Saudi shares retreated for a second straight session on Wednesday, tracking weaker oil prices, while some markets cheered Britain's approval of Pfizer's COVID-19 vaccine, which raised hopes of a faster-than-expected global economic recovery.
Britain became the West's first country to formally endorse a jab it said should reach the most vulnerable people early next week.
However, oil prices slipped as the market awaited a pact from producers on output. Crude prices were hit by a surprise build in oil inventories in the United States and as OPEC and its allies created uncertainty with a two-day delay to a formal meeting to decide whether to increase production in January.
The Saudi benchmark, which clocked its best monthly gain in four years in November, retreated 0.3%.
Food processing company Anaam International Holdings Group Co was the biggest percentage loser on the Saudi blue-chip index, falling 9.9%, while lender Riyad Bank was down more than 1%.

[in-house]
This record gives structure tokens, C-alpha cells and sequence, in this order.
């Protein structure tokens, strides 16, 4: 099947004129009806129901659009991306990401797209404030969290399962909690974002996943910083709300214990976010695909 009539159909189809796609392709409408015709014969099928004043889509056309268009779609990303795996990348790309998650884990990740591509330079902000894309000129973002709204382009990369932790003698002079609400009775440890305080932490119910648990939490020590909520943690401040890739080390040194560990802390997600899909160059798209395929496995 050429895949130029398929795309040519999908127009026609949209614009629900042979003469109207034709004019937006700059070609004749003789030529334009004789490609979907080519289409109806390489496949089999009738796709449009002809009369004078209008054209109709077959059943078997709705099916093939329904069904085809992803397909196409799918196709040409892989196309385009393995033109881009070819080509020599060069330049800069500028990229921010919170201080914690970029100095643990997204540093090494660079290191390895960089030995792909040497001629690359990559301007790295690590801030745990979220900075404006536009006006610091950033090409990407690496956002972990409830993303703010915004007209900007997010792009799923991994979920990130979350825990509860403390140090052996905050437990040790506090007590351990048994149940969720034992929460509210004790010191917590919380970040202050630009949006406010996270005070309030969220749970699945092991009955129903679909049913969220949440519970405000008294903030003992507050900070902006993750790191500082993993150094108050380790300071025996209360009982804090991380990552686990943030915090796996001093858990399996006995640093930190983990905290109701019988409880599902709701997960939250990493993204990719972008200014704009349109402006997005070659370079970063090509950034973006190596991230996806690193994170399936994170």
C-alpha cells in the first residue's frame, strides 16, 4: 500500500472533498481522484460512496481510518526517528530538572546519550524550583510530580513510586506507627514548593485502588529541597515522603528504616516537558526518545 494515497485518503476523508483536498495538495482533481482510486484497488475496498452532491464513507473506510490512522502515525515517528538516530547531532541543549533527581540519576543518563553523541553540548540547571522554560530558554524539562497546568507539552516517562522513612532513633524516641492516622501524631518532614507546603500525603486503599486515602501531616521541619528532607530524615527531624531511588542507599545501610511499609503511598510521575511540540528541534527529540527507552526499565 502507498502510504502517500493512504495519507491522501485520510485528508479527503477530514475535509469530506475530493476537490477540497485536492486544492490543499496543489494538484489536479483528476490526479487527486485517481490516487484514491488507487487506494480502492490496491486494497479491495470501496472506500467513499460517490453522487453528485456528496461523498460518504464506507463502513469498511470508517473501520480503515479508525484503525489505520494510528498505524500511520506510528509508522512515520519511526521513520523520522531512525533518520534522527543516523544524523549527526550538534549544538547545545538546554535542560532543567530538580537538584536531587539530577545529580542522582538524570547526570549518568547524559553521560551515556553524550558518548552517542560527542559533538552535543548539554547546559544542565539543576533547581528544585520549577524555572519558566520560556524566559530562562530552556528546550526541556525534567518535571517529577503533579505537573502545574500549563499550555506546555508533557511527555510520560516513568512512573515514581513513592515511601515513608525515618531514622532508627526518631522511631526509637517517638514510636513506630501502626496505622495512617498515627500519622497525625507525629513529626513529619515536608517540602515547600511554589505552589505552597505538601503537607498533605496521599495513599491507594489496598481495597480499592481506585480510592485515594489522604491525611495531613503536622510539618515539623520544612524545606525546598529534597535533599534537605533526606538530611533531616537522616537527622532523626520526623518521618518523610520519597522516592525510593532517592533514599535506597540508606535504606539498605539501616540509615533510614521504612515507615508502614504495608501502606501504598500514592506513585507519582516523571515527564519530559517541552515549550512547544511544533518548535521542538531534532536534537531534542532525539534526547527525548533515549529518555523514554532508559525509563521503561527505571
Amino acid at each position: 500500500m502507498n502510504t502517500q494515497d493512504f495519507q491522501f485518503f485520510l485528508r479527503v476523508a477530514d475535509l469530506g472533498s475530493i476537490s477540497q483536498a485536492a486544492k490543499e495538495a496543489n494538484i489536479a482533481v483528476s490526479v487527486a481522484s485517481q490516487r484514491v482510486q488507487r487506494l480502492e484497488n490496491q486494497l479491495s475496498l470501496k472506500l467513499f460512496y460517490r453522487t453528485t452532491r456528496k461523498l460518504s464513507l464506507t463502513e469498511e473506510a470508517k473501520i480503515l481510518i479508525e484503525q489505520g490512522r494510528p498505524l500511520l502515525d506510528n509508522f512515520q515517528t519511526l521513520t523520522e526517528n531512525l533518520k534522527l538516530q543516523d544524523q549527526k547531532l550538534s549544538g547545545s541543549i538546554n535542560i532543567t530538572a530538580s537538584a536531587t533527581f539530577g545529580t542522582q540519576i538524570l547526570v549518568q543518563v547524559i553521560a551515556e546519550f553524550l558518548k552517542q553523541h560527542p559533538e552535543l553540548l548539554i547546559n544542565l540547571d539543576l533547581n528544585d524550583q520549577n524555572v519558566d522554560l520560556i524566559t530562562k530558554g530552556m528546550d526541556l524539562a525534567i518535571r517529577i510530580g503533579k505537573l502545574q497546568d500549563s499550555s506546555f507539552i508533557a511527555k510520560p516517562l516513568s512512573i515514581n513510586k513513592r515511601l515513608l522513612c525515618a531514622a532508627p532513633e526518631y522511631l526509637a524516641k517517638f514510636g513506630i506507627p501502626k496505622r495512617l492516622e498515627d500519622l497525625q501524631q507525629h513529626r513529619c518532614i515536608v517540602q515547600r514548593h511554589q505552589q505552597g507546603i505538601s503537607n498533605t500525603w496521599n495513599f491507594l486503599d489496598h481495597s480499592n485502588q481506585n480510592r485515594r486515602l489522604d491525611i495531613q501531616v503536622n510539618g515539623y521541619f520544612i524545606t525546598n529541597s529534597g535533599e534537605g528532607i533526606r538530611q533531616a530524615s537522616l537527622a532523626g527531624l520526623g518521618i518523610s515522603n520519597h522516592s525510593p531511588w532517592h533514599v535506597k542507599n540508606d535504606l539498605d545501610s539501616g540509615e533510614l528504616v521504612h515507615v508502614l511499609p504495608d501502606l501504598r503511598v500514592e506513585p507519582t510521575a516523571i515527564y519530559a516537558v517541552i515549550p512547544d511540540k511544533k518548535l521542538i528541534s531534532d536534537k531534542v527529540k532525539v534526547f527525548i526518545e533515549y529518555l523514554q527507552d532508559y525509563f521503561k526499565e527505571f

The Dubai and Abu Dhabi markets are shut for three days for holidays until the end of this trading week and will reopen on Sunday.
In Qatar, the benchmark closed the session almost flat. Qatar Gas Transport Nakilat Co and food processing firm Baladna were among the top gainers, up 1.6% and 4.8% respectively.
Among decliners, Qatar National Bank shed 1.6%, the top loser on the index.
The Kuwait benchmark strengthened more than 1%, with logistics company Agility Public Warehousing Co leading gains by adding 2.8%. Finance stock Ahli United rose more than 2%.
Bahrain's benchmark rose 0.8%, boosted by a 6.5% gain in Aluminium Bahrain.
Outside the Gulf, Egypt's main index eased about 0.2%.
The country's largest dairy products and juices producer Juhayna Food Industries finished nearly 7% lower after its chairman Safwan Thabet was arrested on Monday pending an investigation. The reasons behind the arrest were unknown to the company, it said.
(Reporting by Aby Jose Koilparambil in Bengaluru; Editing by Kirsten Donovan) ((firstname.lastname@example.org; +91 (0)8061822683;))